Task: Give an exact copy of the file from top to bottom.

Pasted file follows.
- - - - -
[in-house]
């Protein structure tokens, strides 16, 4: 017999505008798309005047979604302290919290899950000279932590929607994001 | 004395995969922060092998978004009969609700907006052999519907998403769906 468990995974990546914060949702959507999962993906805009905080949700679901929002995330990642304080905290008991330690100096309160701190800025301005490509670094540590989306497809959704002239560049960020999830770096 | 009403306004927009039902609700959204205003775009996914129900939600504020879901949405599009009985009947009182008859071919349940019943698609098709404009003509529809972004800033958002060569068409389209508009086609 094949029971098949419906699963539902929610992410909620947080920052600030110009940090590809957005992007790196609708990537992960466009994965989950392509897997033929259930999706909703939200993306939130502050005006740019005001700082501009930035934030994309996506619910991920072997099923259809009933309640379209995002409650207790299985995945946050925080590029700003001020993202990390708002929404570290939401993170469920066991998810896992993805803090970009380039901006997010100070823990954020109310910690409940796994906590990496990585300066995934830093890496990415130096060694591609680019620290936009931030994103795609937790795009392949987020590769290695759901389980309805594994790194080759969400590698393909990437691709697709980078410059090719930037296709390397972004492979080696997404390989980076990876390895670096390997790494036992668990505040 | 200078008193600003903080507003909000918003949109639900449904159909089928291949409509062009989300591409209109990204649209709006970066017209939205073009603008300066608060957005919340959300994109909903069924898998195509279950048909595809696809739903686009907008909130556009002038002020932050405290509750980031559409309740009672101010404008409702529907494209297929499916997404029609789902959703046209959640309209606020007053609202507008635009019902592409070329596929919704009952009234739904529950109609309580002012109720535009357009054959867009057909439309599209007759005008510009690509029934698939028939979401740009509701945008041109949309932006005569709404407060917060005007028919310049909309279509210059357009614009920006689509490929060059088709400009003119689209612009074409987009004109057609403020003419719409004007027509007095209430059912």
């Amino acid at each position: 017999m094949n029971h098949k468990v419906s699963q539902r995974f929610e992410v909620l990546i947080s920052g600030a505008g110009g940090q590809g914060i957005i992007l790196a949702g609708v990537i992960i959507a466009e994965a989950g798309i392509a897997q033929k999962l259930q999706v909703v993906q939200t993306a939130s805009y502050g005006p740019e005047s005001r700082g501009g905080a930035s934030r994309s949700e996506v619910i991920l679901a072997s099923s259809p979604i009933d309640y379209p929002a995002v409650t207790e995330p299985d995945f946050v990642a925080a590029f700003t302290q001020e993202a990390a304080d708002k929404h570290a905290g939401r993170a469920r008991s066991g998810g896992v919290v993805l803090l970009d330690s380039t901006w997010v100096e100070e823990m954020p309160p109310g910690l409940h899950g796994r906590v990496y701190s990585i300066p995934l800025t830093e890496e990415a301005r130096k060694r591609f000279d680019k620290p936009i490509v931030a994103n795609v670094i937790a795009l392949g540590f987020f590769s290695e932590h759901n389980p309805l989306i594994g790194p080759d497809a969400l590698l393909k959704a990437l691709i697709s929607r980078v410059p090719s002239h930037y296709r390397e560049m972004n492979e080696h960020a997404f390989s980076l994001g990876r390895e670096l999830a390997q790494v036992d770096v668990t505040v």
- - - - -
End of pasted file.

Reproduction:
[in-house]
């Protein structure tokens, strides 16, 4: 017999505008798309005047979604302290919290899950000279932590929607994001 | 004395995969922060092998978004009969609700907006052999519907998403769906 468990995974990546914060949702959507999962993906805009905080949700679901929002995330990642304080905290008991330690100096309160701190800025301005490509670094540590989306497809959704002239560049960020999830770096 | 009403306004927009039902609700959204205003775009996914129900939600504020879901949405599009009985009947009182008859071919349940019943698609098709404009003509529809972004800033958002060569068409389209508009086609 094949029971098949419906699963539902929610992410909620947080920052600030110009940090590809957005992007790196609708990537992960466009994965989950392509897997033929259930999706909703939200993306939130502050005006740019005001700082501009930035934030994309996506619910991920072997099923259809009933309640379209995002409650207790299985995945946050925080590029700003001020993202990390708002929404570290939401993170469920066991998810896992993805803090970009380039901006997010100070823990954020109310910690409940796994906590990496990585300066995934830093890496990415130096060694591609680019620290936009931030994103795609937790795009392949987020590769290695759901389980309805594994790194080759969400590698393909990437691709697709980078410059090719930037296709390397972004492979080696997404390989980076990876390895670096390997790494036992668990505040 | 200078008193600003903080507003909000918003949109639900449904159909089928291949409509062009989300591409209109990204649209709006970066017209939205073009603008300066608060957005919340959300994109909903069924898998195509279950048909595809696809739903686009907008909130556009002038002020932050405290509750980031559409309740009672101010404008409702529907494209297929499916997404029609789902959703046209959640309209606020007053609202507008635009019902592409070329596929919704009952009234739904529950109609309580002012109720535009357009054959867009057909439309599209007759005008510009690509029934698939028939979401740009509701945008041109949309932006005569709404407060917060005007028919310049909309279509210059357009614009920006689509490929060059088709400009003119689209612009074409987009004109057609403020003419719409004007027509007095209430059912």
């Amino acid at each position: 017999m094949n029971h098949k468990v419906s699963q539902r995974f929610e992410v909620l990546i947080s920052g600030a505008g110009g940090q590809g914060i957005i992007l790196a949702g609708v990537i992960i959507a466009e994965a989950g798309i392509a897997q033929k999962l259930q999706v909703v993906q939200t993306a939130s805009y502050g005006p740019e005047s005001r700082g501009g905080a930035s934030r994309s949700e996506v619910i991920l679901a072997s099923s259809p979604i009933d309640y379209p929002a995002v409650t207790e995330p299985d995945f946050v990642a925080a590029f700003t302290q001020e993202a990390a304080d708002k929404h570290a905290g939401r993170a469920r008991s066991g998810g896992v919290v993805l803090l970009d330690s380039t901006w997010v100096e100070e823990m954020p309160p109310g910690l409940h899950g796994r906590v990496y701190s990585i300066p995934l800025t830093e890496e990415a301005r130096k060694r591609f000279d680019k620290p936009i490509v931030a994103n795609v670094i937790a795009l392949g540590f987020f590769s290695e932590h759901n389980p309805l989306i594994g790194p080759d497809a969400l590698l393909k959704a990437l691709i697709s929607r980078v410059p090719s002239h930037y296709r390397e560049m972004n492979e080696h960020a997404f390989s980076l994001g990876r390895e670096l999830a390997q790494v036992d770096v668990t505040v």